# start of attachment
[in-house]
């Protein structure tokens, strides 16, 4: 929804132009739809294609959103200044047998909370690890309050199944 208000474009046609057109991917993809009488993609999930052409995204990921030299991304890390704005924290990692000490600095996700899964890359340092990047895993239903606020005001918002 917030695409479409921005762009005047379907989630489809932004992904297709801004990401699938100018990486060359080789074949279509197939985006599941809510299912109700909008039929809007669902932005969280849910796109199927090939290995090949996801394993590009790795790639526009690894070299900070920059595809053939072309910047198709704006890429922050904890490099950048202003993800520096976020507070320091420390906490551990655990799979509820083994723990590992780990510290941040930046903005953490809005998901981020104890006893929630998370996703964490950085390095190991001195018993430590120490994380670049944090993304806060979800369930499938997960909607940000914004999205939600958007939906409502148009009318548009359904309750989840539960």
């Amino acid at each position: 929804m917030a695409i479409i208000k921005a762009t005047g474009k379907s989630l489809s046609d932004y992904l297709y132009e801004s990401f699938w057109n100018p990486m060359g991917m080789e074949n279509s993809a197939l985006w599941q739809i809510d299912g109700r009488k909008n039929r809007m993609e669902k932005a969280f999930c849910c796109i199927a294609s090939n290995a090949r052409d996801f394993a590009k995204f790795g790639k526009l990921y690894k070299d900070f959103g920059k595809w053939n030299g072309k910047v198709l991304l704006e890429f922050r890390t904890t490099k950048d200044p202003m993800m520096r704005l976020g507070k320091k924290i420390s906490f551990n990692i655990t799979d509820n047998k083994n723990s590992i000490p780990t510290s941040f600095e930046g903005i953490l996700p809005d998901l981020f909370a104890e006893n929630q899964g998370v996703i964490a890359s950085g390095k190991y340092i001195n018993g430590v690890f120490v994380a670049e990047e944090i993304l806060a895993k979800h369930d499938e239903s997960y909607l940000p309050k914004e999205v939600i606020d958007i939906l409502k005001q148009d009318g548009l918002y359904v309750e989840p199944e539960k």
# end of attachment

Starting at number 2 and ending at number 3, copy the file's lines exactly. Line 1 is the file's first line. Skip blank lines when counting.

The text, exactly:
């Protein structure tokens, strides 16, 4: 929804132009739809294609959103200044047998909370690890309050199944 208000474009046609057109991917993809009488993609999930052409995204990921030299991304890390704005924290990692000490600095996700899964890359340092990047895993239903606020005001918002 917030695409479409921005762009005047379907989630489809932004992904297709801004990401699938100018990486060359080789074949279509197939985006599941809510299912109700909008039929809007669902932005969280849910796109199927090939290995090949996801394993590009790795790639526009690894070299900070920059595809053939072309910047198709704006890429922050904890490099950048202003993800520096976020507070320091420390906490551990655990799979509820083994723990590992780990510290941040930046903005953490809005998901981020104890006893929630998370996703964490950085390095190991001195018993430590120490994380670049944090993304806060979800369930499938997960909607940000914004999205939600958007939906409502148009009318548009359904309750989840539960």
């Amino acid at each position: 929804m917030a695409i479409i208000k921005a762009t005047g474009k379907s989630l489809s046609d932004y992904l297709y132009e801004s990401f699938w057109n100018p990486m060359g991917m080789e074949n279509s993809a197939l985006w599941q739809i809510d299912g109700r009488k909008n039929r809007m993609e669902k932005a969280f999930c849910c796109i199927a294609s090939n290995a090949r052409d996801f394993a590009k995204f790795g790639k526009l990921y690894k070299d900070f959103g920059k595809w053939n030299g072309k910047v198709l991304l704006e890429f922050r890390t904890t490099k950048d200044p202003m993800m520096r704005l976020g507070k320091k924290i420390s906490f551990n990692i655990t799979d509820n047998k083994n723990s590992i000490p780990t510290s941040f600095e930046g903005i953490l996700p809005d998901l981020f909370a104890e006893n929630q899964g998370v996703i964490a890359s950085g390095k190991y340092i001195n018993g430590v690890f120490v994380a670049e990047e944090i993304l806060a895993k979800h369930d499938e239903s997960y909607l940000p309050k914004e999205v939600i606020d958007i939906l409502k005001q148009d009318g548009l918002y359904v309750e989840p199944e539960k």